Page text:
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October 23, 2012

President’s Week in Review

by contributor

WSBA President Michele RadosevichAs I mentioned in my welcome post last week, I’ll be providing you an update early each week on some of the key highlights and happenings encompassed in my role as WSBA President. Last week provided me a much-welcomed reprieve, having come off a week that had me at more than 12 meetings/engagements in a matter of five days while still juggling my regular workload.

It wasn’t until Thursday that I had my first function. I attended Asian Bar Association of Washington’s Annual Gala celebrating its 25th anniversary, where two highlights stood out for me. First was Sharon Sakamoto’s story about the founding of ABAW 25 years ago as a support group for Asian attorneys and its evolution into a multi-faceted organization that champions civil rights and provides pro bono legal assistance as well as friendship and support for Asian attorneys. We sometimes forget how far we have come in those 25 years. The second was Janet Lin’s moving reminder that marriage is a civil right and a central event in most of our lives and that we have an opportunity in this election to make sure that nobody is denied the right to marry.

Earlier in the evening, I stopped by a reception for Justice At Stake, a national advocacy group that works to ensure a fair and impartial judiciary. John McKay and Judge Eileen Kato serve on the organization’s board of directors, and Bill Gates Sr. has been instrumental in funding the group through Gates Foundation grants. In recognition of his help, the board presented Bill with a copy of Gideon’s Trumpet personally inscribed by Anthony Lewis. Bill looked genuinely moved, proving the old saying, “It’s the thought that counts.”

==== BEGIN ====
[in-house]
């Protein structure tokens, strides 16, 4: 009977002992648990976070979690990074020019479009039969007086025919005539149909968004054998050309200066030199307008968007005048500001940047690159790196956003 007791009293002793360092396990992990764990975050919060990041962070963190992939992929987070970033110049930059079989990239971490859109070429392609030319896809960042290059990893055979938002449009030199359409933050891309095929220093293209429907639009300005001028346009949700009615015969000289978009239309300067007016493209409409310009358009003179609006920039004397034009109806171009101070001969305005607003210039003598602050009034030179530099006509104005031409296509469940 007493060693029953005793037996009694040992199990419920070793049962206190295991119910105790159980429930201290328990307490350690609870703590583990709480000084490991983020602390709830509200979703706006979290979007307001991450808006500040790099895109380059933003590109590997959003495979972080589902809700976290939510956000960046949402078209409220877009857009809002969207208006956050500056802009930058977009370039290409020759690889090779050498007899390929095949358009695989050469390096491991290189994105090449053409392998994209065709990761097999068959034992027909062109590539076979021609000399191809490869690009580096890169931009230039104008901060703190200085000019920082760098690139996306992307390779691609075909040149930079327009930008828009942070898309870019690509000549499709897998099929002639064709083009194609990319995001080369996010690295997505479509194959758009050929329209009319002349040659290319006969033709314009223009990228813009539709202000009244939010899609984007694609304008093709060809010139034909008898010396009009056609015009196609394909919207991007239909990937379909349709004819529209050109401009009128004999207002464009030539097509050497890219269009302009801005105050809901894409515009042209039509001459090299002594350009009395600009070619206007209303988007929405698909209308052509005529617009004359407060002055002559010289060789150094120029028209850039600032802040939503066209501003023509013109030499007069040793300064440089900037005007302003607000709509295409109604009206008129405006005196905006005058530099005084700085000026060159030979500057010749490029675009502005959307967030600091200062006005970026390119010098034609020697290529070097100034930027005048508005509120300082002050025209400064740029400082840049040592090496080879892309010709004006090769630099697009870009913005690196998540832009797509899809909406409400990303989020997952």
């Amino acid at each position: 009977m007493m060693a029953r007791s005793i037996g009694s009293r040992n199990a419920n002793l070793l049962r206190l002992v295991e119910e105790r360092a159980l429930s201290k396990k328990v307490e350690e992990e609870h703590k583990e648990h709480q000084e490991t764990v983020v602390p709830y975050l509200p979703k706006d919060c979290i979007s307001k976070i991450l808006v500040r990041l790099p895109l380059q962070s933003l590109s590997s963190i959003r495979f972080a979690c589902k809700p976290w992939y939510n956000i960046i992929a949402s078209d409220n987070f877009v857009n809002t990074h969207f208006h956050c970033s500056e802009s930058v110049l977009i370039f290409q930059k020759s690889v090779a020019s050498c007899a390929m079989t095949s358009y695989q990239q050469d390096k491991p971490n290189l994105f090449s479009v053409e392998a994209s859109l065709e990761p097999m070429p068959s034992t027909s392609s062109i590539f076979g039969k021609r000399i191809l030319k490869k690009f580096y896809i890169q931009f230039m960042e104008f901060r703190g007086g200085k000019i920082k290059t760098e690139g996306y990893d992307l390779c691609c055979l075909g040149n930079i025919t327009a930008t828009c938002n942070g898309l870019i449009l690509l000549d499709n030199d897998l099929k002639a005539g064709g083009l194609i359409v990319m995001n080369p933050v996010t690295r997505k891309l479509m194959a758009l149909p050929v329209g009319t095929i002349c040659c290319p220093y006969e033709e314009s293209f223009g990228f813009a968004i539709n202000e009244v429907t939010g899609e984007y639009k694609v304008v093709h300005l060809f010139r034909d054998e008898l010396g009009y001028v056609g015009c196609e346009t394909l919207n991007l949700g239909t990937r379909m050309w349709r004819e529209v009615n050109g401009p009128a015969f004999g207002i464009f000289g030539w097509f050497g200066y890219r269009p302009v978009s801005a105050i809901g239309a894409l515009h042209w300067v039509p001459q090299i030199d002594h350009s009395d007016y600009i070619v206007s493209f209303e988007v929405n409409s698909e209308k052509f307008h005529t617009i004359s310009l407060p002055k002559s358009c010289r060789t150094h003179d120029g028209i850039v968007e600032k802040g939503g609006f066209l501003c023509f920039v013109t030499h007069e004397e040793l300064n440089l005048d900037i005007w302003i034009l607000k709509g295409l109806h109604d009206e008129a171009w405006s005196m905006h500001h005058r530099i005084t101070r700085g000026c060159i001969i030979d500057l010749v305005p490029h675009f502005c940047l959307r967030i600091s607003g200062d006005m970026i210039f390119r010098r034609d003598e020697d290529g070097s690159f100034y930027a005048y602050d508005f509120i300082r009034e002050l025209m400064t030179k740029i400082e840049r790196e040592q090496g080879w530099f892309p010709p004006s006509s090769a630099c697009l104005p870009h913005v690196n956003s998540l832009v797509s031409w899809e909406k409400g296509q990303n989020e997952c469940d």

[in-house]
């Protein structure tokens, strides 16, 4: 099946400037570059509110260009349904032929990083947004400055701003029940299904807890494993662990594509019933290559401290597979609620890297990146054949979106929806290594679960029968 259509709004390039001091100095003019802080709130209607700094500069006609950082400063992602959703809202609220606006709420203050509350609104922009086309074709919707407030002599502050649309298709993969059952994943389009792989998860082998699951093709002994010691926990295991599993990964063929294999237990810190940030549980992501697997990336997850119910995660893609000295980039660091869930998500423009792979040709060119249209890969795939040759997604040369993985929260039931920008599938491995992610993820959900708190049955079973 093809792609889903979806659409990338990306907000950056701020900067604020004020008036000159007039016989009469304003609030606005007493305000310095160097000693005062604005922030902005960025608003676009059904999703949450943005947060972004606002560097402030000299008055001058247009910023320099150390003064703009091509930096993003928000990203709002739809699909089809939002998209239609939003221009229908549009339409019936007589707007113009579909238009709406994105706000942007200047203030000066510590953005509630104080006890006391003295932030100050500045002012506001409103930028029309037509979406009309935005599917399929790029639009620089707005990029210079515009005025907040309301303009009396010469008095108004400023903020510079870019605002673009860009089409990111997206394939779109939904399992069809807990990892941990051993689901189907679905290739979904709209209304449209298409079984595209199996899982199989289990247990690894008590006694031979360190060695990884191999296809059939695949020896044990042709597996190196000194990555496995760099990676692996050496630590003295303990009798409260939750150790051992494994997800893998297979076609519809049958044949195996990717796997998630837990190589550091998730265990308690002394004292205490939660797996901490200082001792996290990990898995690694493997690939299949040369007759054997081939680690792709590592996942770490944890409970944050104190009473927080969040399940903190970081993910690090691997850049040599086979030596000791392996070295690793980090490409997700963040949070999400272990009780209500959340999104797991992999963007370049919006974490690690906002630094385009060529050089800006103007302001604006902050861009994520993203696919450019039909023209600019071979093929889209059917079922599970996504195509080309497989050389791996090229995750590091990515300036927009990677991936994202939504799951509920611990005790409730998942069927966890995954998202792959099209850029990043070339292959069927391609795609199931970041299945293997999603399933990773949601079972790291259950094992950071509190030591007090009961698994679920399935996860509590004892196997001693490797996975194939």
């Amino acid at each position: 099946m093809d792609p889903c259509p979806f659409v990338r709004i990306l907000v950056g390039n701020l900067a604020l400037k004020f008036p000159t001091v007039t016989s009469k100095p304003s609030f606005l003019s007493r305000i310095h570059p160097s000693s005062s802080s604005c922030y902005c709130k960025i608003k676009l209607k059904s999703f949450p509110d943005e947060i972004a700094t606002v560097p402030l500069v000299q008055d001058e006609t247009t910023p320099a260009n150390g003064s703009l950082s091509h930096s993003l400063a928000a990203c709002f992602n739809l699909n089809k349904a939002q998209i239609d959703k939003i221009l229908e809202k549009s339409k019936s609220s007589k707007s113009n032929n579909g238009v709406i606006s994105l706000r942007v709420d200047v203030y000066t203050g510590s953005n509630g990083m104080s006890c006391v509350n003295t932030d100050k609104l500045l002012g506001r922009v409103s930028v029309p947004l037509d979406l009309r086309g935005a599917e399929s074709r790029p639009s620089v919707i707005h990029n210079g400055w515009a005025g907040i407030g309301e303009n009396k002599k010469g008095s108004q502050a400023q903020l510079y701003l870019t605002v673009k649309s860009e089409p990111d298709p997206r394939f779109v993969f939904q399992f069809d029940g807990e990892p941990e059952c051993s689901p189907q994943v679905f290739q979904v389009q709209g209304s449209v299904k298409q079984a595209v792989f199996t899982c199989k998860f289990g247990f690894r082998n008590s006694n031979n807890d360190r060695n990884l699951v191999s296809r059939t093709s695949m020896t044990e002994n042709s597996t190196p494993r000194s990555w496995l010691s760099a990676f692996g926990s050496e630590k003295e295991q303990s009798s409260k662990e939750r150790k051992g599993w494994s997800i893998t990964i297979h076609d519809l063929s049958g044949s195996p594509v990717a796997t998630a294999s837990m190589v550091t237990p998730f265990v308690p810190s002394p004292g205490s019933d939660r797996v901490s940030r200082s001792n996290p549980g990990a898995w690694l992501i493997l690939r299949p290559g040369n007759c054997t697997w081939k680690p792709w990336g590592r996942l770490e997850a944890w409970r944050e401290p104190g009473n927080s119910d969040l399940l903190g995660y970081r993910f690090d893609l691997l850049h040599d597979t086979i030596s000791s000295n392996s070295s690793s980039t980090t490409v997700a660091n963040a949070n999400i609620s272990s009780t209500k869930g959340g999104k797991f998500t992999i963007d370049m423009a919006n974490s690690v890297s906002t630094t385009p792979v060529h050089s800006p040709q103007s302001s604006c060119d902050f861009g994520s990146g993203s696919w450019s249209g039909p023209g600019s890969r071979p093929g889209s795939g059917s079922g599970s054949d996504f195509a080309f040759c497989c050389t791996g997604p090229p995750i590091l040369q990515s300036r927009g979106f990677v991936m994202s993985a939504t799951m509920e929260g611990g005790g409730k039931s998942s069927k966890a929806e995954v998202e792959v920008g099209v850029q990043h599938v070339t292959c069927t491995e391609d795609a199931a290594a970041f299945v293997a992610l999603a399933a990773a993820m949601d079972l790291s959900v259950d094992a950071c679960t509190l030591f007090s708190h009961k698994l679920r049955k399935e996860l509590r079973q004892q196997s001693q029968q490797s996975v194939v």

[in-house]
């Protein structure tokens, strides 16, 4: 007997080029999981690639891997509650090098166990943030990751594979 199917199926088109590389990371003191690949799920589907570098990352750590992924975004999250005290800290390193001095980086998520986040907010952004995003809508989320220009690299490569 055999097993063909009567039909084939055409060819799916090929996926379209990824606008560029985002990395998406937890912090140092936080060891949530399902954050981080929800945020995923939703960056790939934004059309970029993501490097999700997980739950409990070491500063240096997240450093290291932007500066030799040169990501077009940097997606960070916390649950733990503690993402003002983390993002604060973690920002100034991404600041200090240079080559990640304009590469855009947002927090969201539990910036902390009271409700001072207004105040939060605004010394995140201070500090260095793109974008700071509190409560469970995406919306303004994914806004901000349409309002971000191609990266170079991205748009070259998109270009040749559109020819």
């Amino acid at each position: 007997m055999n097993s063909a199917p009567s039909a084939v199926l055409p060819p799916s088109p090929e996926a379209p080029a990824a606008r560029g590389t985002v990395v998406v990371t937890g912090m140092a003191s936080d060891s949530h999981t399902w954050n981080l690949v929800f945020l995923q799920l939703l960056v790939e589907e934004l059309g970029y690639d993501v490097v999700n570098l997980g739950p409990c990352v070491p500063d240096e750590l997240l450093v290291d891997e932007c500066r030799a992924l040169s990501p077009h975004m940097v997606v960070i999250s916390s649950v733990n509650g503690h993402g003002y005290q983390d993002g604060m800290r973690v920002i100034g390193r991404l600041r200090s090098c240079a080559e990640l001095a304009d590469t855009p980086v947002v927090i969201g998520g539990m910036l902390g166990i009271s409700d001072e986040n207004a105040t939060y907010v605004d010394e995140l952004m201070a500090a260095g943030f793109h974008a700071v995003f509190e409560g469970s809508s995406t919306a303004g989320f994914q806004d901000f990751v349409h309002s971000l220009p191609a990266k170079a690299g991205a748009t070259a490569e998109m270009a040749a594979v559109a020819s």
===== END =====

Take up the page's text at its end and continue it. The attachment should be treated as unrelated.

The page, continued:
Friday morning I attended the meeting of the Board of Judicial Administration, the umbrella group for the judicial branch to discuss problems and policy. There was a presentation by the Juvenile Detention Alternatives Initiative, which operates in 40 states and over 200 jurisdictions to provide alternatives to detention and thereby decrease the disparate impact of the system on minority youth. It was interesting to learn that many counties in Washington, including all of the larger ones, have some sort of ongoing project in this area. I also learned that the Washington State Center for Court Research is about to release statistics on disproportionate minority contact in the state’s juvenile courts.

Also on the agenda was the legislative program. BJA is considering sponsorship of bills 1) to extend the sunset for the filing fee surcharges, which would otherwise expire next July 1, 2) to mandate court-paid interpreters in all civil cases, and 3) to create additional Superior Court Judges for Whatcom County and Benton-Franklin County courts.

All in all, an interesting last week.

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